Once again an initially popular Democratic president tries to pass healthcare reform, raise taxes on the wealthy and expand domestic spending. And once again the voters send a sharp signal that they want him to chart a more centrist course. As Yogi Berra said "It's déjà vu all over again."
President Clinton's wakeup call came with the 1994 mid-term elections -- Obama's came a year earlier with yesterday's special election in Massachusetts.
In response to the similar situation, President Clinton fundamentally changed everything -- his team, his policies, and the overall direction and message of his administration. He moved to the center with a balanced budget, welfare reform, and policies that helped concerned moms raise their kids, leaving behind the divisive bitterness of his first two years. As a part of that new team then, I saw how President Clinton consciously took his presidency back to the centrist message of his presidential campaign and relentlessly pursued swing voters; he didn't go small, he went to the vital center -- 24 million jobs and a balanced budget were big accomplishments.
President Obama now has plenty of time to turn this around before facing the kind of losses President Clinton did. But stopping the Republican machine now will not be done on the basis of words alone -- it will take actions and results to calm this electorate.
It also won't be done on the basis of stepped up populist rhetoric. You can't make deals with Wall Street, Pharma, and other major interest groups and then turn around and make them the whipping boy with any credibility. No doubt there will be a fight over this in the White House with many inside wanting to go back to the equivalent of "people vs. the powerful." Only the voters see the White House as the powerful now and such a lurch would probably have the harshest electoral consequences next November.
But Obama can turn it around and keep the country moving on a steady path of change if he makes the kind of significant changes in his direction that President Clinton did. It's all about getting above the trappings of Washington and being who you said you were.
Here's five things the President could do now.
1) Agree to full transparency in health care hearings and other major reform areas -- Obama's original idea to put them on C-SPAN was the right one. Then go on a major transparency in government binge, seeking out new ways to bring people closer to what the administration is doing through social networking and other online means. Make transparency an action, not a theme.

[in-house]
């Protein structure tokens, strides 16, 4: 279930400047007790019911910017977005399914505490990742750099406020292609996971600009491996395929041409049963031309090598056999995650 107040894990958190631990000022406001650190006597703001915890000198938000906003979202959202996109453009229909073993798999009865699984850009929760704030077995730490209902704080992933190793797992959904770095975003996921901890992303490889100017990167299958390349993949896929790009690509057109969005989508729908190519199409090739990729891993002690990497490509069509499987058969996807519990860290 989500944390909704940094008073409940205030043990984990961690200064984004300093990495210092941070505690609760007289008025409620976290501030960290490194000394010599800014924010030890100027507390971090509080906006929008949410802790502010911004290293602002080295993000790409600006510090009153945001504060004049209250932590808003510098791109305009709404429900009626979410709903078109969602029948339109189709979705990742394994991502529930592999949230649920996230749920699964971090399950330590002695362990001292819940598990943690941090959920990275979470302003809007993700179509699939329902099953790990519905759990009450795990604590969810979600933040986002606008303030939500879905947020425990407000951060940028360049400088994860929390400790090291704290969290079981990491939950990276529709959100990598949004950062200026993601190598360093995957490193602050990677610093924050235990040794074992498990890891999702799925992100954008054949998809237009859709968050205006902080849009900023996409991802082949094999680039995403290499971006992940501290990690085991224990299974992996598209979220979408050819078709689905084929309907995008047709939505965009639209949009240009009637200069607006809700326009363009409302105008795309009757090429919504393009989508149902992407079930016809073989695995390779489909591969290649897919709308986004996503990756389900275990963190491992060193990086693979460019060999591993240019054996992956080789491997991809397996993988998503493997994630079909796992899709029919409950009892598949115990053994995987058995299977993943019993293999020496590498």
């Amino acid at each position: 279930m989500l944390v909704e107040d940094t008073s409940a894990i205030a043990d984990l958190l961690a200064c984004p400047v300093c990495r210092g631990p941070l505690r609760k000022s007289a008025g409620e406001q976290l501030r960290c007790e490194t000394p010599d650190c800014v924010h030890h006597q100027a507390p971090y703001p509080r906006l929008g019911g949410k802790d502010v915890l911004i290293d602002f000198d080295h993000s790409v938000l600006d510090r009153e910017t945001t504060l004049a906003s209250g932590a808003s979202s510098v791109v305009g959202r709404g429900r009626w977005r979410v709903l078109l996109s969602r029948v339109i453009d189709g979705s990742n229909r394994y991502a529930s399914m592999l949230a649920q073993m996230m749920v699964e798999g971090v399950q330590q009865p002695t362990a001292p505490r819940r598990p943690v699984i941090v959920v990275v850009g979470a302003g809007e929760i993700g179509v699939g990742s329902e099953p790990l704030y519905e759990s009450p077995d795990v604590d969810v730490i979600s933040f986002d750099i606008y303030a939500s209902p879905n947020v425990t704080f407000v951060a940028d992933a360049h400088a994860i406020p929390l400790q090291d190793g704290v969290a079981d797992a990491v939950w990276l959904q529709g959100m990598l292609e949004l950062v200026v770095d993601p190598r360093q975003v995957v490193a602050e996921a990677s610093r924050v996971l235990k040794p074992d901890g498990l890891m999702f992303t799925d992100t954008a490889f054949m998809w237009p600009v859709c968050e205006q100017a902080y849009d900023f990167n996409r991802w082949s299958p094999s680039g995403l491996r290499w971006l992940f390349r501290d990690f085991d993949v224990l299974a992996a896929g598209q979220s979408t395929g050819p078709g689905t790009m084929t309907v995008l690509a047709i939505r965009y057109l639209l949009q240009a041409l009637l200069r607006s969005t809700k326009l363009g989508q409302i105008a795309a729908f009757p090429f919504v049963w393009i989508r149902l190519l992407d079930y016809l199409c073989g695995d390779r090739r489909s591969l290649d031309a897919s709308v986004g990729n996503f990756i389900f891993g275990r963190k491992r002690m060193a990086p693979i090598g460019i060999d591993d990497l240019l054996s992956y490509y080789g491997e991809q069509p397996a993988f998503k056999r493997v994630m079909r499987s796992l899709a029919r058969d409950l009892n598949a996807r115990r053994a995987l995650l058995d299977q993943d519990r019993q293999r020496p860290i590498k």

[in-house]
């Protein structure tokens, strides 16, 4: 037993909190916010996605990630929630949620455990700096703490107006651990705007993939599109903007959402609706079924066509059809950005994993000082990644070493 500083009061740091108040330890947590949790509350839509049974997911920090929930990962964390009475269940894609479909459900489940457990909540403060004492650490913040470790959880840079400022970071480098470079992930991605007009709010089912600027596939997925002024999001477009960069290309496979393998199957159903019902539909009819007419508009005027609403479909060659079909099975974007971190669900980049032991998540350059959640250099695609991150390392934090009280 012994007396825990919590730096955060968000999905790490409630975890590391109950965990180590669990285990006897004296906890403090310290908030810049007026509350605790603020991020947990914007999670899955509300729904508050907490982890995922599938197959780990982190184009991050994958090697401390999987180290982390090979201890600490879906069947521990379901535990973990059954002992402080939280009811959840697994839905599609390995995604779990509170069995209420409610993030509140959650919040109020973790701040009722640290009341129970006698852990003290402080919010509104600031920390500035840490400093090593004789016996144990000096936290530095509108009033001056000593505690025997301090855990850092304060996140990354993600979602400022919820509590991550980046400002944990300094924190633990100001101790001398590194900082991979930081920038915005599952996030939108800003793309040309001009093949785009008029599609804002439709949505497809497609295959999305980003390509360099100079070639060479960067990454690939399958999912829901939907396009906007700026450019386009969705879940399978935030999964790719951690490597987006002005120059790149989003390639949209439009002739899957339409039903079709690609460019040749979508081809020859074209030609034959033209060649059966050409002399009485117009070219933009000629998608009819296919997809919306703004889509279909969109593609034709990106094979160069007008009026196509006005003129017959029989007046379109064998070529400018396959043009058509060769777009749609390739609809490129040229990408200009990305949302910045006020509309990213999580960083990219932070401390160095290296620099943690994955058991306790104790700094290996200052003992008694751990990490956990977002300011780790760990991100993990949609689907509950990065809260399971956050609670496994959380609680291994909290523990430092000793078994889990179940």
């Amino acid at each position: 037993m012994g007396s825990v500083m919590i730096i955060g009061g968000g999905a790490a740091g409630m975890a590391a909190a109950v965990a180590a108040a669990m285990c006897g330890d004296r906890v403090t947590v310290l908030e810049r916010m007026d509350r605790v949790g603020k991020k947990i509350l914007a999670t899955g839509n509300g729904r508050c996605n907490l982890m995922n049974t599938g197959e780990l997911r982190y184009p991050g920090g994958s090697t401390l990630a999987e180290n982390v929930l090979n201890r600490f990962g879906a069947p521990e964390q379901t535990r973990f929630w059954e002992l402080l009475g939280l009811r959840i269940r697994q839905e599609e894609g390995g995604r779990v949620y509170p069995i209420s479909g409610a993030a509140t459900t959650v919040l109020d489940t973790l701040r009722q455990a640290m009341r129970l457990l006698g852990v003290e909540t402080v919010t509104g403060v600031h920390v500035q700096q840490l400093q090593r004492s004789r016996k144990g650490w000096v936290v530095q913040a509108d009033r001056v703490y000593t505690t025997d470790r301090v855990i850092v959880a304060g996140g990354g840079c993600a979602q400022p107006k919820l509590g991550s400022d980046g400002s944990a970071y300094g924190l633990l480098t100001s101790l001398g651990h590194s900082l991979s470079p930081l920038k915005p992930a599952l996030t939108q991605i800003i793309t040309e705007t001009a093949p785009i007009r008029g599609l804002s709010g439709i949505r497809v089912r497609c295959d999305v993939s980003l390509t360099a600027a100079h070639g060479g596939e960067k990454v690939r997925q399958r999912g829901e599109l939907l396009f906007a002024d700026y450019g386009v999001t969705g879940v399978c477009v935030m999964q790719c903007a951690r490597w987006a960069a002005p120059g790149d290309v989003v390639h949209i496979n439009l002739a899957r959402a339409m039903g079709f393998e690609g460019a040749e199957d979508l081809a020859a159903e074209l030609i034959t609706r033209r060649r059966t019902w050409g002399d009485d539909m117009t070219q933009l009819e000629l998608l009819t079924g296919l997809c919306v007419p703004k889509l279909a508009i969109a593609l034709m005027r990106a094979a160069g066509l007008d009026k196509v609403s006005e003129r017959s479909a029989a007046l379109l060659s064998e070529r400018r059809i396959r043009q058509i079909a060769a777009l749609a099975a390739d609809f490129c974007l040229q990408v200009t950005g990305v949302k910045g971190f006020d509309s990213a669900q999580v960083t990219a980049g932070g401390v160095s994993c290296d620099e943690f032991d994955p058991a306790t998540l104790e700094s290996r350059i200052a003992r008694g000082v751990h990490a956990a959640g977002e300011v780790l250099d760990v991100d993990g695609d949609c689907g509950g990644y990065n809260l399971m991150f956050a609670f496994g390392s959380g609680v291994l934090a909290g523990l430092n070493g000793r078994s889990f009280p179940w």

2) Break health care up into its components and move them step by step. The problem with health care is no one agrees on the solution and this bill is not about the longer lives, greater access and greater efficiency people want. Break it down and start with the easy stuff like electronic medical records first and work up to the harder parts year after year.
3) Look for ways to be genuinely bi-partisan instead of seeking the 60th vote through deals and compromise. Genuine bi-partisanship would have given the Republicans malpractice reform in exchange for a public option -- if you don't invest the opposition in the outcome, then they have no reason to support it. Just looking for one vote is an exercise in deal making and compromise that does not live up to the post-partisan promise. Obama's got to call the Republican leaders and sit down with them, not push them away.
4) Put jobs front and center -- the failure to do this earlier is at the root of the discontent. The administration hit the 10 per cent tripwire of unemployment and the numbers in the center of the country are dismal -- far worse than Massachusetts. This means moving the country forward into the new economic world, not trying to take it backwards. Raising taxes is another flash point now as much of the administration's support came from upper income voters turned off by the right wing, anti-intellectual campaigns of the Republicans. People need to know there is a strategy for competing and winning in the emerging global, high tech economy.
5) Don't be afraid to do what some think of as the small stuff -- helping people in their daily lives. Helping people deal with the new stresses of modern life -- from texting on the road to many working well past 65 -- is not a small thing. People are again afraid of big, grandiose plans that they fear can bankrupt the country and need to see the government also relating to their daily lives in manageable, concrete ways. It's the kind of daily activism Democrats uniquely bring to the White House. This has got to be part of a strategy that returns us to lower unemployment, lower deficits, and restrained spending.
There will be plenty of time to push back on the Republicans when they get too heady. That day will come as it did when Newt Gingrich shut down the government and it backfired. But right now the Republicans are not the issue -- the issue is whether the administration has gone Washington and whether it can reclaim the centrist, people-oriented mantle that brought it to town. And this means taking the administration back to the vital center and fulfilling its core promises -- greater transparency, less political posturing, true bi-partisanship, extreme focus on jobs and the economy, and a government that demonstrates daily how really cares about the people.